Do you know how digitally collected information uncovers things about you which you would rather remained private? We're already living in the age of Big Data, and are on the very cusp of the age of the Internet of Things - will this lead to to complete and ubiquitous surveillance? These are the question digital rights activist Wolfie Christl attempted to answer with a study on global trends in corporate surveillance, the results of which he shared in a presentation at the re:publica conference in Berlin this week: "It's not only governments who are spying on us, today we are constantly getting our lives categorized and rated by a global network of online platforms, ad servers, app developers, analytics companies, data brokers and many more, whose business models are based on the expectation of our personal data," says Christl.
The researchers behind Transparency Toolkit, a venture whose goal is to develop source software to collect and analyze publicly available data on surveillance and human rights abuses, have released ICWATCH, a collection of 27,094 resumes of people working in the intelligence community.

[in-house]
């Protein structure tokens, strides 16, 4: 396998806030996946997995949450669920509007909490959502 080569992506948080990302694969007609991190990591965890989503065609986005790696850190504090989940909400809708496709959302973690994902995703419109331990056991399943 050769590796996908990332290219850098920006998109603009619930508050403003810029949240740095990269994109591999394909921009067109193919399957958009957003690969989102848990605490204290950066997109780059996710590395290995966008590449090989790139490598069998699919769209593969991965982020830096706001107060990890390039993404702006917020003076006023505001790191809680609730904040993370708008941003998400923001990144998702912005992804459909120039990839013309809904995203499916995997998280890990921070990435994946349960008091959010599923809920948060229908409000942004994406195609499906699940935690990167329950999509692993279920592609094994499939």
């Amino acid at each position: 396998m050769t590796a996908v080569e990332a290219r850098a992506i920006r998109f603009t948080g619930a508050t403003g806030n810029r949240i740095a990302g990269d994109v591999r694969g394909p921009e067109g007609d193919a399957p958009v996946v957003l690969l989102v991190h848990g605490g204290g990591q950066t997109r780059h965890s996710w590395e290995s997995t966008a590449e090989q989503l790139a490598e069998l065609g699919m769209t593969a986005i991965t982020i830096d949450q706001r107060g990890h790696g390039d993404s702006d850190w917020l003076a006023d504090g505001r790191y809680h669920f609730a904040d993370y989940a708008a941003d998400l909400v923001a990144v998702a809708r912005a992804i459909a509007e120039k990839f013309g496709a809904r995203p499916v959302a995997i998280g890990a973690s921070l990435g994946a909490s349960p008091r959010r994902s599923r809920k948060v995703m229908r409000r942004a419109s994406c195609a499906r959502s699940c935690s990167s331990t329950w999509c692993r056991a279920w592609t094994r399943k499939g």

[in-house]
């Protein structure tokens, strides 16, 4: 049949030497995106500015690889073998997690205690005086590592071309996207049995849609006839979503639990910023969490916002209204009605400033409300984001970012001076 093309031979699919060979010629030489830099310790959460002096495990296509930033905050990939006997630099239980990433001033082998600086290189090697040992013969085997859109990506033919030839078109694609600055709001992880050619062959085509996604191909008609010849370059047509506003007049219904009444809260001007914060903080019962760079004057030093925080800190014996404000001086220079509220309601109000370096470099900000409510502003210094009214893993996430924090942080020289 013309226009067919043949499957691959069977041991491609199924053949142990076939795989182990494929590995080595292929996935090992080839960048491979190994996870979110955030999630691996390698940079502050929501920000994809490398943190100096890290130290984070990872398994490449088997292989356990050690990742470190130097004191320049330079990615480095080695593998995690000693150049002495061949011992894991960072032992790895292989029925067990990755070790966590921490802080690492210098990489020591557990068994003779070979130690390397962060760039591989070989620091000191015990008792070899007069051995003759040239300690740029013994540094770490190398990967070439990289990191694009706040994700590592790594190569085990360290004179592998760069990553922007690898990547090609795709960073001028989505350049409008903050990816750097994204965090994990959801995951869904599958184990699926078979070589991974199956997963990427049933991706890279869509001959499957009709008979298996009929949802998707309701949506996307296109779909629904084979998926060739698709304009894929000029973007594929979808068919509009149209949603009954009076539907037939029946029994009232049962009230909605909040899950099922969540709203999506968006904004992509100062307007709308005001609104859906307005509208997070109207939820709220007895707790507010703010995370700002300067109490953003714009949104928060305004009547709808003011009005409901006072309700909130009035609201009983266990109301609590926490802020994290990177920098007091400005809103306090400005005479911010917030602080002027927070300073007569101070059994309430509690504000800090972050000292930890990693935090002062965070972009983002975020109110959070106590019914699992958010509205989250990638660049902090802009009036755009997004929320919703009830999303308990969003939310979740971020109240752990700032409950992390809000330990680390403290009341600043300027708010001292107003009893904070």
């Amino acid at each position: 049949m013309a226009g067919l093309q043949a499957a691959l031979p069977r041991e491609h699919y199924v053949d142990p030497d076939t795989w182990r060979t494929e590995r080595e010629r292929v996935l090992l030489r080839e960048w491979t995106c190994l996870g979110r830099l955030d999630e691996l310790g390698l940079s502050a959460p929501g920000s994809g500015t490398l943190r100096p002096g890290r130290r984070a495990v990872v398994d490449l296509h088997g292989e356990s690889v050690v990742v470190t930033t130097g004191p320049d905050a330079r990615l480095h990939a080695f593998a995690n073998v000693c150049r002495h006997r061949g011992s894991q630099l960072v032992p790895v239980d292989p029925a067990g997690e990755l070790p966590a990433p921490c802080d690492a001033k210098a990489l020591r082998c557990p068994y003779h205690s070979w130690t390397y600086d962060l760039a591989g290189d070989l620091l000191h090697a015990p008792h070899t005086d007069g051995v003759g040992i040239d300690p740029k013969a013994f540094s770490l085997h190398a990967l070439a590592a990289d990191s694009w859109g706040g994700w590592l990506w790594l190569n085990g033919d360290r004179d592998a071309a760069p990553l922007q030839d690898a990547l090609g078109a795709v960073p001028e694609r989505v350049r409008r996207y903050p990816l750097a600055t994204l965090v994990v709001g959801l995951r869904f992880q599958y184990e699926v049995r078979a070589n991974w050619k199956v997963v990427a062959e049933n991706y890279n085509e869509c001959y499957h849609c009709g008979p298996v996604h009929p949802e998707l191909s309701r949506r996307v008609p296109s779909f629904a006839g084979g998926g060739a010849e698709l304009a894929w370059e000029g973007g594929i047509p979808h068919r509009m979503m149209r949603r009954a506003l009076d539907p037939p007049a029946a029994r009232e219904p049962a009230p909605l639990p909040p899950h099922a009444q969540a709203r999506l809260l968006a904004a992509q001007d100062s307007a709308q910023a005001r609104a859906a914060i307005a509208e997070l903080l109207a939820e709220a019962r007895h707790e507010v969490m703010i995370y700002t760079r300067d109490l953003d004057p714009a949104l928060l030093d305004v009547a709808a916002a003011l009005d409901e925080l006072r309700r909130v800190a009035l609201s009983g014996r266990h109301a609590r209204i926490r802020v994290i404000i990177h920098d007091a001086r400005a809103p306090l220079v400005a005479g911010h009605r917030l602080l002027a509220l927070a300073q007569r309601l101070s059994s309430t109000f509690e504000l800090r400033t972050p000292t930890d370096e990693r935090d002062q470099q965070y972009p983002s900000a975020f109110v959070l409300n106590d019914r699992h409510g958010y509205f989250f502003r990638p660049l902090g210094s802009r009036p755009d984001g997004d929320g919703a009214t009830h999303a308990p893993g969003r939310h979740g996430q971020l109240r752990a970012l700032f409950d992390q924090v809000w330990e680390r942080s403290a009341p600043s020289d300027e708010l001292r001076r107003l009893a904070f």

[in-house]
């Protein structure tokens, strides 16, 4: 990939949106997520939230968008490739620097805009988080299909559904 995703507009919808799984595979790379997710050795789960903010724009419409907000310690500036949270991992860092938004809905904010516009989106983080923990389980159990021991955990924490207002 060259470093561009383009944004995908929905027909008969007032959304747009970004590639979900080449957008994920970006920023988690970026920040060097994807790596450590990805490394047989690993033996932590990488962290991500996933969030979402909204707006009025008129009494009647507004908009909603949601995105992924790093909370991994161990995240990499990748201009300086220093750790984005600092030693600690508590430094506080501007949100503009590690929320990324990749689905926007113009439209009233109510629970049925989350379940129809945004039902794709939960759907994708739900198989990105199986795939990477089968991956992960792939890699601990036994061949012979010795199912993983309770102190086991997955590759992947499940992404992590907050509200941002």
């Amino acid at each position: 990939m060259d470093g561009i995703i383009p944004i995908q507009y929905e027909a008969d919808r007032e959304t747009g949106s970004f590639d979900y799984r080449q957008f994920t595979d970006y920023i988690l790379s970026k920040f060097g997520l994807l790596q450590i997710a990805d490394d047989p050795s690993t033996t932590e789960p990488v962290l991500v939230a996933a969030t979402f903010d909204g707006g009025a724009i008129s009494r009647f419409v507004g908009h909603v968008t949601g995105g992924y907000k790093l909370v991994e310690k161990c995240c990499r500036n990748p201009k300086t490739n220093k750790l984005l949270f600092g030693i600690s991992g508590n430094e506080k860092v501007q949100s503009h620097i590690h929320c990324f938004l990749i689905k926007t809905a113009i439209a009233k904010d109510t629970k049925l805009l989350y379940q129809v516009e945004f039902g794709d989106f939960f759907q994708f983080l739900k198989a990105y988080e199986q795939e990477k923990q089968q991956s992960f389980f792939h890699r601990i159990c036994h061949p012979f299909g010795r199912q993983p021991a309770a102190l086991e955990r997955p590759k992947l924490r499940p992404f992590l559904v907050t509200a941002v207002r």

A Thycotic survey of 202 RSA Conference 2015 attendees found that 94% feel that NSAís surveillance of U.S.
Darknet email service SIGAINT, which aims to provide email privacy to journalists, has been targeted by unknown attackers using at least 70 bad exit nodes, the service's administrator has shared on the tor-talk mailing list on Thursday.
As the date of the expiry of Section 215 of the USA PATRIOT Act draws near, a wide range of tech companies, privacy advocates, and trade associations have asked the US president, US politicians and prominent government officials to reform US surveillance laws.
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